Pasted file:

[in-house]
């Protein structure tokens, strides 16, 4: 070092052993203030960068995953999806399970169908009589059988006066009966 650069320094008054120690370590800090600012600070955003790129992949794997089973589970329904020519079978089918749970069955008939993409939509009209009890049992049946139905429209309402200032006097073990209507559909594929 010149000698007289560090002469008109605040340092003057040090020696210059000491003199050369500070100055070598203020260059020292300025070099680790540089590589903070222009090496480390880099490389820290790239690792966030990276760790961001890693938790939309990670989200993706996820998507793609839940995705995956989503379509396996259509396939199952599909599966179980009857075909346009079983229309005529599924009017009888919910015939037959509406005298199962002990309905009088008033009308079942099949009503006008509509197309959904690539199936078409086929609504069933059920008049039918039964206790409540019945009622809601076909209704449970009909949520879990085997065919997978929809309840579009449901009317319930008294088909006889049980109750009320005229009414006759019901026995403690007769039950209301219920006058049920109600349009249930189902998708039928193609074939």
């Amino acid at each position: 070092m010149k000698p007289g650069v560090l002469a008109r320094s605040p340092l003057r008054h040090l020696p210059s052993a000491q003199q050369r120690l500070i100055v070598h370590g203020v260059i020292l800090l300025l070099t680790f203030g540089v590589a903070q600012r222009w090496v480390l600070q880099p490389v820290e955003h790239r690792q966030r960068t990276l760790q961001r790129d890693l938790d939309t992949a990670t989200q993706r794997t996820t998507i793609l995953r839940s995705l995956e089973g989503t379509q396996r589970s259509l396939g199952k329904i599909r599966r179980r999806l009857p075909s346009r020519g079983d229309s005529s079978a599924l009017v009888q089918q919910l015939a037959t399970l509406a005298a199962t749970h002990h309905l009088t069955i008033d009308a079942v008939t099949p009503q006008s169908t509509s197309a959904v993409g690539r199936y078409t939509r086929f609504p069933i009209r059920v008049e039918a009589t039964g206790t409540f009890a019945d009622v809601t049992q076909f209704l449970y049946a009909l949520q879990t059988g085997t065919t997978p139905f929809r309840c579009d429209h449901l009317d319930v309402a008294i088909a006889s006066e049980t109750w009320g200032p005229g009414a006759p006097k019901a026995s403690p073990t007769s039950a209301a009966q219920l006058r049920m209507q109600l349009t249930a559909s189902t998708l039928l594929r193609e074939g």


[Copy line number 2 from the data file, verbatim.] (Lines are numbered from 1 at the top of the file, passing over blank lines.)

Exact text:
């Protein structure tokens, strides 16, 4: 070092052993203030960068995953999806399970169908009589059988006066009966 650069320094008054120690370590800090600012600070955003790129992949794997089973589970329904020519079978089918749970069955008939993409939509009209009890049992049946139905429209309402200032006097073990209507559909594929 010149000698007289560090002469008109605040340092003057040090020696210059000491003199050369500070100055070598203020260059020292300025070099680790540089590589903070222009090496480390880099490389820290790239690792966030990276760790961001890693938790939309990670989200993706996820998507793609839940995705995956989503379509396996259509396939199952599909599966179980009857075909346009079983229309005529599924009017009888919910015939037959509406005298199962002990309905009088008033009308079942099949009503006008509509197309959904690539199936078409086929609504069933059920008049039918039964206790409540019945009622809601076909209704449970009909949520879990085997065919997978929809309840579009449901009317319930008294088909006889049980109750009320005229009414006759019901026995403690007769039950209301219920006058049920109600349009249930189902998708039928193609074939």